No Sanctions for Discovery Failures Resulting from Court-Ordered Seizure of Defendants’ Books and Records in a Separate Case

Perez v. Metro Dairy Corp., No. 13 CV 2109(RML), 2015 WL 1535296 (E.D.N.Y. Apr. 6, 2015)

Plaintiffs in this collective action sought spoliation sanctions for Defendants’ failure to produce certain relevant evidence, including payroll records, W-2s, cashier sheets, etc.  Defendants objected to the motion on the grounds that “all of their books, records and computers were seized” pursuant to the court’s order in a different case and that there was no opportunity to make any copies or back ups.  Accordingly, the court reasoned that Defendants had not destroyed their records and found that “[u]nder the specific circumstances of this case … defendants did not have an obligation to copy their books and records before complying with the court order.”  The court also reasoned that even if Defendants did have an obligation to preserve, there was no evidence of Defendants’ requisite culpable state of mind.  Plaintiffs’ motion for sanctions was denied.

Plaintiffs sought serious sanctions for Defendants’ failure to produce requested employment documents and records.  Defendants objected, asserting that their books, records and computers were seized pursuant to the court’s order in another case.  More specifically, Defendants asserted that the books and records were seized within twenty-four hours of the court’s order, and that “they did not have an opportunity to copy or electronically back up their files.”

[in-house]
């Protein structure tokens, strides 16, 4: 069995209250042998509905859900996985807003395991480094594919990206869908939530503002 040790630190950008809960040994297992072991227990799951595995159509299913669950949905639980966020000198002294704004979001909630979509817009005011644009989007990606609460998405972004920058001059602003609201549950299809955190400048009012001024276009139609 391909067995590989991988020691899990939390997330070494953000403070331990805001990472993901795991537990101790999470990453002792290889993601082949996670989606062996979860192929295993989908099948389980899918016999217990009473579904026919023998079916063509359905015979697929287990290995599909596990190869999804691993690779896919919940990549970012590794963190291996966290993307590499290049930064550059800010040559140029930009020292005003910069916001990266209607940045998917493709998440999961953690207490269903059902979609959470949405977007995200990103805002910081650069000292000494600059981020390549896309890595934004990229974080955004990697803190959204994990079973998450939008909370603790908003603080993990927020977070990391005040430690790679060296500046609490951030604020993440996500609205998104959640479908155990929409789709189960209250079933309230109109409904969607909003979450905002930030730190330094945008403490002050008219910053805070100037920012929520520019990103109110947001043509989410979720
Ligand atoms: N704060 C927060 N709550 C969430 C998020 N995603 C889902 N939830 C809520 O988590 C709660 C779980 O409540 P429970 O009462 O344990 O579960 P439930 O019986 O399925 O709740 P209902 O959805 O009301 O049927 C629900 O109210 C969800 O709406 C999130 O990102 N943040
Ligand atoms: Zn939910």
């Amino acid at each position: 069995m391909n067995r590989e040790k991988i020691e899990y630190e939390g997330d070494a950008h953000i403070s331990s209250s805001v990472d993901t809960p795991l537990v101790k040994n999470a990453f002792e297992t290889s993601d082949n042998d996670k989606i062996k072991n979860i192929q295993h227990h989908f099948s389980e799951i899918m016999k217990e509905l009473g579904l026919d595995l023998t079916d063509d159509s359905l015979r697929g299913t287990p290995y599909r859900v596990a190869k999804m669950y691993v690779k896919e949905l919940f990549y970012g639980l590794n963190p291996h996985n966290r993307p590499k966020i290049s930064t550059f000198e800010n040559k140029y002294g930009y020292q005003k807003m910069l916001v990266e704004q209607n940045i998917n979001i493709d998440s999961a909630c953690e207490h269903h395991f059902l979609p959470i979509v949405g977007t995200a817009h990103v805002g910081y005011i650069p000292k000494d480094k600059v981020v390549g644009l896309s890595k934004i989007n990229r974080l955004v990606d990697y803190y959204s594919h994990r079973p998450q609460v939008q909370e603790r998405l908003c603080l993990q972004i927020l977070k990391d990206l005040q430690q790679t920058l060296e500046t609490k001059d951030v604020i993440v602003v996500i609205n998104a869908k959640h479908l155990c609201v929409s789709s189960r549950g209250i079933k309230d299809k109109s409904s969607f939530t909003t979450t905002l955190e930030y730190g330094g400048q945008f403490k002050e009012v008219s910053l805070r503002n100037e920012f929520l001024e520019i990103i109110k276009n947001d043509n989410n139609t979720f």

Despite the non-party’s possession of Defendants’ computers and records (as the result of the seizure), some discovery was undertaken.  Three hundred pages of payroll records were provided to Plaintiffs as a result of Defendants’ counsel’s contact with counsel for the non-party.  Additionally, Plaintiffs subpoenaed the records from the non-party and conducted an inspection of the records prior to filing the motion for sanctions.  To the extent that some records were no longer available, Defendants argued that “they had no control over the records and were not complicit in their loss or destruction.”

Assessing Defendants’ duty to preserve and noting the failure of Plaintiffs or the court to identify case law addressing a comparable situation, the court found that “under the specific circumstances of this case,” Defendants had no obligation to copy their records before complying with the court’s order regarding seizure of their property.  Moreover, the court found that even if Defendants did have a duty to “copy or otherwise preserve” the records prior to seizure, there was “no suggestion that they acted with any intent or knowledge that the records would be unavailable to plaintiffs in discovery.”   Thus, the court found no evidence that Defendants had the “requisite culpable state of mind.”

A full copy of the court’s order is available here.

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